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22 May, 2019
How to use Nikto for DAST
Nitko is an Open Source web server scanner that performs scans against web servers for potentially dangerous files/programs, outdated versions and other version specific problems. It also scans for server configurations such as HTTP server options and tries to identify installed web servers and software.
At the start of a penetration testing activity, the testers usually gather information about the targets in the Information Gathering phase. They will use a tool like Nikto to scan for vulnerabilities and discover the weakest link.
Setup & Usage
Although Nikto is available in Kali Linux by default, and there is a way to install it for Windows platform as well. Nikto is written in Perl. You can download the distribution of Nikto 2.1.5 conveniently packaged with Strawberry Perl, that should run on Microsoft Windows as well. The distribution is portable, and no installation is needed.
Step 1: Browse to the following link https://projects.giacomodrago.com/nikto-win/ and download the zip file.
Step 2: Unzip the file and browse to the extracted location, browse to nikto-2.1.5-win\nikto-2.1.5\perl and open portableshell.bat, which will act as a shell for Nikto.
Figure 1 Portable shell Perl
Step 3: You will get a command prompt where you will have to change the directory to nikto-2.1.5 and then execute command nikto.bat
Figure 2 Changing directory in Command Prompt
If you get the result as shown in the red rectangular box in Figure 2, then Nikto is ready for work.
Simplified Guide to use Nikto
Let’s see how this powerful and versatile tool works.
Figure 3 Nikto Modules
If you just run Nikto by itself, you might not know what to do with the information. In fact, it’s more like a laser pointer to call in a much bigger strike.
First, we are going to understand what the target surface is – pretty much anywhere where we can attempt to attack such as web servers, exposed printers, web applications, websites, etc.
Let’s say we have a URL, and if we are using Nikto, we will need to provide it with one of the three different types of information to attack –
- An IP address
- A Web domain
- An SSL enabled, or HTTPS–enabled website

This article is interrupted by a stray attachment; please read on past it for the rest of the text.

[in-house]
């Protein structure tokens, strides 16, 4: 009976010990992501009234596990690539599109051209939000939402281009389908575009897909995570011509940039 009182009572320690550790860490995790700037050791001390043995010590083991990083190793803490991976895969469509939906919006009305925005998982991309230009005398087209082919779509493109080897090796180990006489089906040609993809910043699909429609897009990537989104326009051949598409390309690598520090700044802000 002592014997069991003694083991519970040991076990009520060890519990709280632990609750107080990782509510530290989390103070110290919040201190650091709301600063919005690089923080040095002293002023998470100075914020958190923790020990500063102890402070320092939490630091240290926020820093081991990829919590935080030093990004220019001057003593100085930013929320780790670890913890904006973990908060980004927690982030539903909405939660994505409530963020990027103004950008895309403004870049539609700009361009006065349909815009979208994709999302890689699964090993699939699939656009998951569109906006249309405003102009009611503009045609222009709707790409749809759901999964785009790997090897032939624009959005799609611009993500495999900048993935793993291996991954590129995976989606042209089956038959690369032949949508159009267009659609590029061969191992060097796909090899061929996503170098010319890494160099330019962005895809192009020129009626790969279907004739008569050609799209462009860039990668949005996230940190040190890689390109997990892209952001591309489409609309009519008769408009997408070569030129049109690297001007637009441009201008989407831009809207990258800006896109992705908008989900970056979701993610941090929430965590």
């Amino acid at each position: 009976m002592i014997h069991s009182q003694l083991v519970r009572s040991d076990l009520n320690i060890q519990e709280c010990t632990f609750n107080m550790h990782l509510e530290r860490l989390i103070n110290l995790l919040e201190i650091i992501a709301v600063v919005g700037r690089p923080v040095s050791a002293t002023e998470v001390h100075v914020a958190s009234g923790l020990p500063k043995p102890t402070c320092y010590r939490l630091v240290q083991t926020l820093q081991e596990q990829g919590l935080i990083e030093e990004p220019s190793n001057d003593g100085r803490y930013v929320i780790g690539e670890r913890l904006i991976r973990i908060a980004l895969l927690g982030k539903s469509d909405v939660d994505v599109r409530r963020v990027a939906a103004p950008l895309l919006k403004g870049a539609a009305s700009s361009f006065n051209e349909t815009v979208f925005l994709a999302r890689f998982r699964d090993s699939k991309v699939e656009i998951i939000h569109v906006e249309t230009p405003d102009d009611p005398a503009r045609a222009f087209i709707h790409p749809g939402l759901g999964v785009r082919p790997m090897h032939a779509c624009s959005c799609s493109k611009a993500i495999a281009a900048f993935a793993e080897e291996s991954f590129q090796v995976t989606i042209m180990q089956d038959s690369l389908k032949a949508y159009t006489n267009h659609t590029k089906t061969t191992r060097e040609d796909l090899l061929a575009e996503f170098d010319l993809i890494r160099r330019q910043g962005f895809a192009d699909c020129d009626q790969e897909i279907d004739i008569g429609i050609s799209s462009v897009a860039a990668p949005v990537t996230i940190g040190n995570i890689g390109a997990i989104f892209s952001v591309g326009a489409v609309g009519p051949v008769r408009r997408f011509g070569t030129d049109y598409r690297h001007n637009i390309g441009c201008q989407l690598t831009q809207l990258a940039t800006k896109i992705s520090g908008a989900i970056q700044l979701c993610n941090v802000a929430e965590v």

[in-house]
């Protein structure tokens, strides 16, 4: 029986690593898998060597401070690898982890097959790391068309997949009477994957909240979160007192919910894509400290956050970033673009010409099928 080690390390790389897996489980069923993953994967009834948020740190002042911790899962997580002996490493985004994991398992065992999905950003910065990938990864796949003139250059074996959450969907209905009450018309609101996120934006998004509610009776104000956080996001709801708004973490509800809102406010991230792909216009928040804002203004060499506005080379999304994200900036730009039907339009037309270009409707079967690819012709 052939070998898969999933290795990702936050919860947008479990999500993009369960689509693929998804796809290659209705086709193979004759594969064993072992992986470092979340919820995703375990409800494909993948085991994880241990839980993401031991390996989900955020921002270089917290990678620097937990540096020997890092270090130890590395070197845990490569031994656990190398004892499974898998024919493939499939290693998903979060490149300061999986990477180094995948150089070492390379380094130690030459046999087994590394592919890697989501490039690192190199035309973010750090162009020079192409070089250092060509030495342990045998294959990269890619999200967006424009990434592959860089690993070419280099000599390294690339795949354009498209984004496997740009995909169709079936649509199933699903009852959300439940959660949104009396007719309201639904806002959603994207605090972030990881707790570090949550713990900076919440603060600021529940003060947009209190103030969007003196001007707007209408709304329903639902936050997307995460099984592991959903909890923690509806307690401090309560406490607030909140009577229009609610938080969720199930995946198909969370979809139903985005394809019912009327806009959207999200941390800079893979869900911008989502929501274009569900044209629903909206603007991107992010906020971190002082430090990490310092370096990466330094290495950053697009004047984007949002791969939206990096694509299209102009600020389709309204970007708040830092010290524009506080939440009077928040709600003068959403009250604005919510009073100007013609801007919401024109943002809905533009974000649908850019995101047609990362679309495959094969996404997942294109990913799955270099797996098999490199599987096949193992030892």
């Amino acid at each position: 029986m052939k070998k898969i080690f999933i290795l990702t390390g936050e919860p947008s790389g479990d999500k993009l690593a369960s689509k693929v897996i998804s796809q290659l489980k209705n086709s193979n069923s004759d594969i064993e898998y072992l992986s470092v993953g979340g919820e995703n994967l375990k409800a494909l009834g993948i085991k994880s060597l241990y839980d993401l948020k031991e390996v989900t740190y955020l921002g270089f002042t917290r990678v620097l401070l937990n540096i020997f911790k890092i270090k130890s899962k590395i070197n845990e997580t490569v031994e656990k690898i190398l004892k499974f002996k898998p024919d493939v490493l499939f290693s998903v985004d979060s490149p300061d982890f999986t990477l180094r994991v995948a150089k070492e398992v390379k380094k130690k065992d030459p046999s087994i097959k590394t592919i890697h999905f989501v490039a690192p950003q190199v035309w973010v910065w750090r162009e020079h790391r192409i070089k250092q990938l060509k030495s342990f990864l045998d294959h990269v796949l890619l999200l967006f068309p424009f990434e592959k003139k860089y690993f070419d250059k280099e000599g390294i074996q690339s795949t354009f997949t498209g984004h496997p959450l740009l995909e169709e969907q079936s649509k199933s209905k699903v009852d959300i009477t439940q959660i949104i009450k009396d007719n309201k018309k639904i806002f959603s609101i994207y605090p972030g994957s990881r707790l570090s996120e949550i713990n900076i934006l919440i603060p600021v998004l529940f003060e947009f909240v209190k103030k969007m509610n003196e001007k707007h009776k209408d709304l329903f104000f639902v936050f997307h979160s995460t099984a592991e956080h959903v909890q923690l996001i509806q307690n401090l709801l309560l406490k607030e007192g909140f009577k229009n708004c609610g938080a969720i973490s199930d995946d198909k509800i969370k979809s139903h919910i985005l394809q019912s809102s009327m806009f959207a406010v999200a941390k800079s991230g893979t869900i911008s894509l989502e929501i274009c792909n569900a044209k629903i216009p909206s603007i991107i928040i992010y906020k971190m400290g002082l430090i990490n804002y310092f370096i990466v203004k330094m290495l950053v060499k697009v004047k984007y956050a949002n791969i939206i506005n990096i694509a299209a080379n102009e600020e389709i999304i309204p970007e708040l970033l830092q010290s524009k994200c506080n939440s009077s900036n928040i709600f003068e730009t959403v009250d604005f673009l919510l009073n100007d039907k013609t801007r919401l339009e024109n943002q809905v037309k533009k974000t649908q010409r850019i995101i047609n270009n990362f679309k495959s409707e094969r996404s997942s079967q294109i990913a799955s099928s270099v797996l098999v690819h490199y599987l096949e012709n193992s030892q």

These are 3 main types of targets we can use but we need to find them before we actually attack them, that’s where tools like Maltego (an OSINT tool) come into play and help us build a profile of the available targets. After we compile a list of targets, we’ll use Nikto to grind through those targets until we find something particularly juicy.
If we are lucky, we’ll be able to go ahead and find something that maybe has a weaponized update and what this essentially means is we have found a vulnerability that someone else has not only exploited but also created a tool to do.
So, we can put in some code or do something else that otherwise wasn’t intended for us to be able to do on that device. Now, this is a kind of like cycle of Nikto – we find something, we put it through NIKTO and by utilizing active scan, we find a better way of attacking than maybe some much longer and more invested scheme that we would have to pull off otherwise. So, in general, if you are looking to do an attack, it’s worth your while to use a vulnerability scanner, and Nikto is one of the easiest.
One of the most useful features of Nikto is its capability of doing a scan that can actually go after “SSL” and go after a port 443. This means that rather than being stuck to only the older websites, we can also perform vulnerability assessments on websites that are using SSL.
Figure 4 Attack on example.co
In Figure 4, you can see some cipher information from the SSL port of <target>. Now, the next command you should use is –
nikto -h example.com -ssl
We specified SSL to speed up the scan and let Nikto know that this is an SSL encrypted target. So, once it connects on port 443, we can get can gather useful pieces of information found by Nikto while it is scanning the target. All these information provided by Nikto will be very much useful when trying a live target as it gives a complete overview of the types of the attacks that might work, vulnerable locations on a website or loopholes in the server version or headers.
(Check our post on 3 Opensource Tools for DAST.)